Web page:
Thankful Thursday: Reading Edition

This week, I'm particularly thankful for reading. It was a blessing to read the beautiful, wandering prose of Kazuo Ishiguro's The Remains of the Day. It's the narrative of a proper English butler, now past his prime. I would describe it as Carson (of Downton Abbey) meets John Ames (of Gilead).

I've also  been blessed to read a real-life Carson.  I finished D.A. Carson's Scandalous: The Cross and Resurrection of Jesus this week, and was it ever wonderful! There's no way I could adequately describe it; reducing Carson to a blog post is tantamount to blasphemy. So, I will simply share some of my favorite quotes and encourage you to put this book on your reading list.

To take up your cross does not mean to move forward with courage despite the fact that you lost your job or your spouse. It means that you are under sentence of death; you are taking up the horizontal cross-member on your way to the place of crucifixion. You have abandoned all hope of life in this world. And then, Jesus says, and only then, are we ready to follow him. (p. 25)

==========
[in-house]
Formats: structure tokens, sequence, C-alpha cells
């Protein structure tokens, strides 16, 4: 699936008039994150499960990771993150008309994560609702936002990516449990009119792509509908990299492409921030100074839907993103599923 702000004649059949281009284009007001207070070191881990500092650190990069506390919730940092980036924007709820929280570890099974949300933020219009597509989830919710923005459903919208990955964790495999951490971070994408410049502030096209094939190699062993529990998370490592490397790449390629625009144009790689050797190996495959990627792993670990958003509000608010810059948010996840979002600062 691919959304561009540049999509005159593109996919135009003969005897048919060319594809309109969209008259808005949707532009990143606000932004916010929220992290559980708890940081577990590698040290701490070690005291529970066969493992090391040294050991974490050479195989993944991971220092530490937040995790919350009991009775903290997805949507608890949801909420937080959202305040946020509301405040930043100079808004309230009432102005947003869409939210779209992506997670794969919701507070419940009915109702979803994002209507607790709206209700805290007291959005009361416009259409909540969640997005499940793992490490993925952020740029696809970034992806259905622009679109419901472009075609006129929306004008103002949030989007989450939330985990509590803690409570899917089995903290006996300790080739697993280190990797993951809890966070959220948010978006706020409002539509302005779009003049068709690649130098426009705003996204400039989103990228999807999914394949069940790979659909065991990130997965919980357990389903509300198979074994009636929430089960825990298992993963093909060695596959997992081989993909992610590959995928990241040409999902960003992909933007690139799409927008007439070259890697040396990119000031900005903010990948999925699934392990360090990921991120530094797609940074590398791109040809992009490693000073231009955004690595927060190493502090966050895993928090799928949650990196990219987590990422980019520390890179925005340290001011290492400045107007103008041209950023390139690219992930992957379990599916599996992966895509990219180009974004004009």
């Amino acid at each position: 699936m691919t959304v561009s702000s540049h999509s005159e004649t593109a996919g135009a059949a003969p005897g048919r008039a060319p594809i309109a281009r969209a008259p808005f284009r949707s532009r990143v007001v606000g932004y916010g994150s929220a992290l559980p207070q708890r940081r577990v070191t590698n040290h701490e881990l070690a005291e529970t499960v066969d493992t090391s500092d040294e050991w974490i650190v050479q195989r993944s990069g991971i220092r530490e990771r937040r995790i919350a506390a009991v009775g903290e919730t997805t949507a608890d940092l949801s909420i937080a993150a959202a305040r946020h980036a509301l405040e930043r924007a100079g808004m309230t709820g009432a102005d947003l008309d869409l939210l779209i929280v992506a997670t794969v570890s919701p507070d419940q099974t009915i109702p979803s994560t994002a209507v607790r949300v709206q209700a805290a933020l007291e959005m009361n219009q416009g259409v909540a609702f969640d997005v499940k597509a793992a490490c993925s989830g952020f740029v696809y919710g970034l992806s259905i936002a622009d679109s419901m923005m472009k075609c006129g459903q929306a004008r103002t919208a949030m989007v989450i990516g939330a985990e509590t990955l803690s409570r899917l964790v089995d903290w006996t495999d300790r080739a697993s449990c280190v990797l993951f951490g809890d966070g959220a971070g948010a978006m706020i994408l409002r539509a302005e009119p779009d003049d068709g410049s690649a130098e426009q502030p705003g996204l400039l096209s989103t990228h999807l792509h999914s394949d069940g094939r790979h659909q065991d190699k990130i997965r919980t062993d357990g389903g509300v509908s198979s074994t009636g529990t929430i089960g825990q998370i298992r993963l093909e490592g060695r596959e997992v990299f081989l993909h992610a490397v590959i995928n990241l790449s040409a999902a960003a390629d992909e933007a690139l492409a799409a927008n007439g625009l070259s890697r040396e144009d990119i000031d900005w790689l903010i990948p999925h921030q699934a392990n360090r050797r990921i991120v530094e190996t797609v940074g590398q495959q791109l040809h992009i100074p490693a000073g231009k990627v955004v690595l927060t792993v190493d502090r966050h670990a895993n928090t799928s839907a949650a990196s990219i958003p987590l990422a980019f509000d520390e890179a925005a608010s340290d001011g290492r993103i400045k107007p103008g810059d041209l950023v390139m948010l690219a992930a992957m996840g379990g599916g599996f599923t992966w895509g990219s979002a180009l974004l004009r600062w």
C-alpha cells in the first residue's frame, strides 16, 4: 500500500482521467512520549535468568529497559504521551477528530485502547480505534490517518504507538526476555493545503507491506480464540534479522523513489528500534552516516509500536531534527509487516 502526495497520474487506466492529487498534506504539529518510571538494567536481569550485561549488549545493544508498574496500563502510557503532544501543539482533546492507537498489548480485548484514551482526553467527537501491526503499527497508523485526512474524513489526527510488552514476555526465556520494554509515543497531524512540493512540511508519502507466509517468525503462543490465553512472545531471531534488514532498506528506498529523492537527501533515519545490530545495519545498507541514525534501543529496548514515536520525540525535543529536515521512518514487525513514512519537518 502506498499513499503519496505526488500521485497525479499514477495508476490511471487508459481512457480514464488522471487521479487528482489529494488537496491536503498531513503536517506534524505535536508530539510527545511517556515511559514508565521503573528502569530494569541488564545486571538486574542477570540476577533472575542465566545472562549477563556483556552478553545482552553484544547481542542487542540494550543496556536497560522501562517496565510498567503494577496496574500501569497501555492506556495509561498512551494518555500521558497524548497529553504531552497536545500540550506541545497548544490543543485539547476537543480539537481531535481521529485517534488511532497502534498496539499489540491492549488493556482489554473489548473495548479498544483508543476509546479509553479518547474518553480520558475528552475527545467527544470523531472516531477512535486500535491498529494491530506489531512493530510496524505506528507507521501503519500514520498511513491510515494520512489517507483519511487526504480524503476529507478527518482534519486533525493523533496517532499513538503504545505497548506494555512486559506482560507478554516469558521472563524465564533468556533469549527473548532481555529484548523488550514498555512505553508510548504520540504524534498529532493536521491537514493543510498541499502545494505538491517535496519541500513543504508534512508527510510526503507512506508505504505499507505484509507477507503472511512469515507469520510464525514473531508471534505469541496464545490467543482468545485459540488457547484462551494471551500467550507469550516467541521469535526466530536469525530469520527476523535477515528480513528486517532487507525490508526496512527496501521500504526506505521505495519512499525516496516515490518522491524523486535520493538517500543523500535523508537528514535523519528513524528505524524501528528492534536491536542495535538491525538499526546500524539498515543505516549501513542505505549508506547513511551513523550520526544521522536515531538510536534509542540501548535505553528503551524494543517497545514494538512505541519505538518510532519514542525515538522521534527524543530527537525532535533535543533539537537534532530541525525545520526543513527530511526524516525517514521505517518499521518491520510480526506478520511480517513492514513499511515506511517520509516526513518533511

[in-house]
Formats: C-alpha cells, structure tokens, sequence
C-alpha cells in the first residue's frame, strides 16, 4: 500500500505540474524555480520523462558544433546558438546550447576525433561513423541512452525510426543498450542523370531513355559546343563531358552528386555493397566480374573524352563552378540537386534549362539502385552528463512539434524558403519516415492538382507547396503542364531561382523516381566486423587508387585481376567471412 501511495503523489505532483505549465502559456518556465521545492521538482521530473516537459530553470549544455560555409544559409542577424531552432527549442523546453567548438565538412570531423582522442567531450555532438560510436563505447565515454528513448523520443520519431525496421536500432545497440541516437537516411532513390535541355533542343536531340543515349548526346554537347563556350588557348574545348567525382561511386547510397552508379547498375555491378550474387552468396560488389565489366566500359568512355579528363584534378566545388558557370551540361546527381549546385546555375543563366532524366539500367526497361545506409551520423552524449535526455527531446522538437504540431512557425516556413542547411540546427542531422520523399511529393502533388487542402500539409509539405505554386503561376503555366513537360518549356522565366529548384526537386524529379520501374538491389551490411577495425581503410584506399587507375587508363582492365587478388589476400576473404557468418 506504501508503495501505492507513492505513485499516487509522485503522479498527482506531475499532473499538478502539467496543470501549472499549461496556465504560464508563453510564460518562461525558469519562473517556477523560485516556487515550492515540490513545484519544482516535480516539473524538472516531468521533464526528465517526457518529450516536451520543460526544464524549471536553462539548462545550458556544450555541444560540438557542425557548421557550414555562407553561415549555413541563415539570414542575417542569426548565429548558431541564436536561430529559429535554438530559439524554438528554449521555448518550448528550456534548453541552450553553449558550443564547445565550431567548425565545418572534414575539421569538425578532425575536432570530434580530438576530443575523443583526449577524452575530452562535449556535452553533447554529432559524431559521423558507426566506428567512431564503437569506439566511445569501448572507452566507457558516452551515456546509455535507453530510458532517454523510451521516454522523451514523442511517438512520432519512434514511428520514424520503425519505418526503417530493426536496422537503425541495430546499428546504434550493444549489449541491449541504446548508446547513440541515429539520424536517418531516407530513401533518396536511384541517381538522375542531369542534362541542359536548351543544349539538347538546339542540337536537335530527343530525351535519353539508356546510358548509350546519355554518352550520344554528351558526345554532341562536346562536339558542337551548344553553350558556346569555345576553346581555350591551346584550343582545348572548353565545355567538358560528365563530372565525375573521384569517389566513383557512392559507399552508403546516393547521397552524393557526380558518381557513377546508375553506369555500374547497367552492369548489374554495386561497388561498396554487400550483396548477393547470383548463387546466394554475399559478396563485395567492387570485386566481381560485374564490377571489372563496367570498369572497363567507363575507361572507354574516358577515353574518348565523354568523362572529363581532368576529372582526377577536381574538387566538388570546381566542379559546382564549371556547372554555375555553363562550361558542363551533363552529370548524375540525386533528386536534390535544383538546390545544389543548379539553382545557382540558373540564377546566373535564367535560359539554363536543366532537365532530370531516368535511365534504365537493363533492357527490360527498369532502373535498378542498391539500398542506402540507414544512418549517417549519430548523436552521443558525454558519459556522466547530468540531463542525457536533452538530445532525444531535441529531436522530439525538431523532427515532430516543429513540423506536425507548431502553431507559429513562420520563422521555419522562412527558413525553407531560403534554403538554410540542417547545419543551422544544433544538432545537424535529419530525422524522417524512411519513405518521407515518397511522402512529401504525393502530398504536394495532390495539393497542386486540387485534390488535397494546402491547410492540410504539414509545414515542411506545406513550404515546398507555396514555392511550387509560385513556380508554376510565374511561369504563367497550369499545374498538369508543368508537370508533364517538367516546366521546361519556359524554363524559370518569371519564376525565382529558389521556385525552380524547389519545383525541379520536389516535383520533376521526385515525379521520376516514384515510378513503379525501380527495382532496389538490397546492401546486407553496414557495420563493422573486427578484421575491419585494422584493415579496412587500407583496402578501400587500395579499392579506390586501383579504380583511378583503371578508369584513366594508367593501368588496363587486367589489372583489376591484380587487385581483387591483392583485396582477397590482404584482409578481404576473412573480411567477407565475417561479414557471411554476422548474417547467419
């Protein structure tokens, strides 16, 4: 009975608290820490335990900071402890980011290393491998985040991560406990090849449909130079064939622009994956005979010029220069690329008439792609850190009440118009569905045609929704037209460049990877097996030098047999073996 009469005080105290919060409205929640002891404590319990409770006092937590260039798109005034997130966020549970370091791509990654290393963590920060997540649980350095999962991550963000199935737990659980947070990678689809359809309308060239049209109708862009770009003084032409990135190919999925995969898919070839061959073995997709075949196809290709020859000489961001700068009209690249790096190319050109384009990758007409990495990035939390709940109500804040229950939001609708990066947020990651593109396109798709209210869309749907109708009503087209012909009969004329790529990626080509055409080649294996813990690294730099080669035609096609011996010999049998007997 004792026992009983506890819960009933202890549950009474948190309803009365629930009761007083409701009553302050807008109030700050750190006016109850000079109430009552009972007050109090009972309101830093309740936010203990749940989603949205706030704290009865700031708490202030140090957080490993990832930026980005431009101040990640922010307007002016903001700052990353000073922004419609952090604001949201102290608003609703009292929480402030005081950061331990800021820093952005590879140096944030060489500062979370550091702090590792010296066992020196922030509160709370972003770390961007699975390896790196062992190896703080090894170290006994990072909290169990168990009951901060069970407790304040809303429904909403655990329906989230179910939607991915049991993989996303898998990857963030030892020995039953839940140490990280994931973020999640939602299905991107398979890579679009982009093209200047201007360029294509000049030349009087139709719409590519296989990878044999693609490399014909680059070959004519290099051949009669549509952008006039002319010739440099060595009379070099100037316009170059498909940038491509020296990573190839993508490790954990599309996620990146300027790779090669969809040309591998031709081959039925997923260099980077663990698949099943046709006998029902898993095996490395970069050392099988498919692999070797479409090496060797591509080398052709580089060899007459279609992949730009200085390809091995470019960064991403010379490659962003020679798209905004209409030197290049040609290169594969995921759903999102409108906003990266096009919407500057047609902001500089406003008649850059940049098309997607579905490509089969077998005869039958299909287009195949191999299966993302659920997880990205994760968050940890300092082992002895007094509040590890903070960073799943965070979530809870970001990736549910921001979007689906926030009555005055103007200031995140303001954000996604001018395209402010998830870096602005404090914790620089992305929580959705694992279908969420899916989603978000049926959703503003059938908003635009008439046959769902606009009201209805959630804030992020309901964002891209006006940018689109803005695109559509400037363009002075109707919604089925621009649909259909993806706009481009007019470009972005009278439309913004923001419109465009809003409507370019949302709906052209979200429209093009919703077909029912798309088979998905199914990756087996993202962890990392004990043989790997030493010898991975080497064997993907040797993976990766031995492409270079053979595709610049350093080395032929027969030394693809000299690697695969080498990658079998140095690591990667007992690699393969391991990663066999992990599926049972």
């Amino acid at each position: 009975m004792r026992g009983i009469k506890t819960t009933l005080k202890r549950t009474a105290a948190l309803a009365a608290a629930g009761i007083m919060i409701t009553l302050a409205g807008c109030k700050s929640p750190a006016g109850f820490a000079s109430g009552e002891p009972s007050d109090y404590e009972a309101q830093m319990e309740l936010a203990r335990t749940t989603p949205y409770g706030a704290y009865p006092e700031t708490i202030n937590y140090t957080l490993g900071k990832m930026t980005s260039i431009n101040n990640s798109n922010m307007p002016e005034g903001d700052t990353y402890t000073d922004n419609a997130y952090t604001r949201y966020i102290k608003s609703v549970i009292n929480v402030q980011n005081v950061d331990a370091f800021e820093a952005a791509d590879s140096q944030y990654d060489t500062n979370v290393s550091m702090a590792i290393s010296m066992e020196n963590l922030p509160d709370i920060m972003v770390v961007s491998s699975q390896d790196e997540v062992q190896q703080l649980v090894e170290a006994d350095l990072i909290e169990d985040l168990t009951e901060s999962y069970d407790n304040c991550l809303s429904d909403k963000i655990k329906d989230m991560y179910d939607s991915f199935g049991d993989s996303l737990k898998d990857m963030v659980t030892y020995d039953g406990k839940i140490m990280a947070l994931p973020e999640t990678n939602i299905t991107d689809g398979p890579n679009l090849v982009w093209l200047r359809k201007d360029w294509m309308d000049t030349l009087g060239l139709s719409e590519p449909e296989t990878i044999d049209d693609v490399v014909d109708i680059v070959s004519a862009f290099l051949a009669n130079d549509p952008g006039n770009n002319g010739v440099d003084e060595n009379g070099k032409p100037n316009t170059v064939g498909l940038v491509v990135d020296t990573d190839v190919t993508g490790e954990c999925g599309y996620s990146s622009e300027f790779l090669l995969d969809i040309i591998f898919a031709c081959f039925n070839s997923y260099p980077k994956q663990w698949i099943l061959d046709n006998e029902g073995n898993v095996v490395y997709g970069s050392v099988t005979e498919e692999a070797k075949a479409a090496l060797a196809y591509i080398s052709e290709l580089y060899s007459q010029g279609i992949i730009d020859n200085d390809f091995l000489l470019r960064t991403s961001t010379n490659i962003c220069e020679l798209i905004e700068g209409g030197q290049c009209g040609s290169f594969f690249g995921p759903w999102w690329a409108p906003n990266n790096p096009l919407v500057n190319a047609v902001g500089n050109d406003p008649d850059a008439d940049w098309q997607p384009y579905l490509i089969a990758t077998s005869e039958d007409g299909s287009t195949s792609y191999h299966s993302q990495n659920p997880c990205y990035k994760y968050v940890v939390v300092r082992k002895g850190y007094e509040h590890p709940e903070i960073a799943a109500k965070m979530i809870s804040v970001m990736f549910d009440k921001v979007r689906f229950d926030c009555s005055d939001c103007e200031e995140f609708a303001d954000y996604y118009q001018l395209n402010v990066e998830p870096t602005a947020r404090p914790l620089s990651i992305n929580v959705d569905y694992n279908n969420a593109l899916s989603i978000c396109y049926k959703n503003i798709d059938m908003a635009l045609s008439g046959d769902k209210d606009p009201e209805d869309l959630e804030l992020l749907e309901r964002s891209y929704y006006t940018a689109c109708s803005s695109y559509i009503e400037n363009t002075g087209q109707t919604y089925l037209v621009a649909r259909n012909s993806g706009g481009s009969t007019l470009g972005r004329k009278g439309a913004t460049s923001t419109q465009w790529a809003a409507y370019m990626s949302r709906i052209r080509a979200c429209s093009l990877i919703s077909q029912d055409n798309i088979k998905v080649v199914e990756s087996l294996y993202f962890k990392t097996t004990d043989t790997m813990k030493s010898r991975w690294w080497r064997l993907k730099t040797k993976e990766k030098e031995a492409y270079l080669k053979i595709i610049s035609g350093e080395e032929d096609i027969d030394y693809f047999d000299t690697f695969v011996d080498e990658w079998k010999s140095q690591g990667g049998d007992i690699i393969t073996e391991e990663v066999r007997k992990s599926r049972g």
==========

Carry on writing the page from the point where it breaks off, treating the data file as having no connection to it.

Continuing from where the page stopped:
Many in our society have been taught that in the religious realm the only view that is wrong is the view that says that any other view is wrong. The only heresy is to insist that there is such a thing as heresy. Compound such social trends with moral and theological indifferentism and prayerlessness in many of our churches, and it is easy to detect widespread malaise. And the church is suffering on account of it. (p. 78)
How dare you approach the mercy-seat of God on the basis of what kind of day you had, as if that were the basis for our entrance into the presence of the sovereign and holy God? No wonder we cannot beat the Devil. This is works theology. It has nothing to do with grace and the exclusive sufficiency of Christ. Nothing. (p. 103)
Coming to the end of these books gives me time to focus my full attention on Nine Marks of a Healthy Church. I've been taking this one in small bits, but now I'm ready to immerse myself in it. I'm hoping to blog through portions of each chapter and share what I'm learning.

A friend recently told me she believes a quiet life leads to deep thinking (which has been lacking in my life lately).  As I ponder over these works, I pray I will find she is absolutely right.

Comments

  1. I have started hearing Carson read "The Remains of the Day" in my head. I'm enjoying it immensely so far. The tiger incident was hilarious.

    I keep hearing good things about D.A. Carson's book. Alas, another one to add to the list. :)

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  2. I would also say that a quiet life leads to deep prayer... I am sure you understand what I mean.


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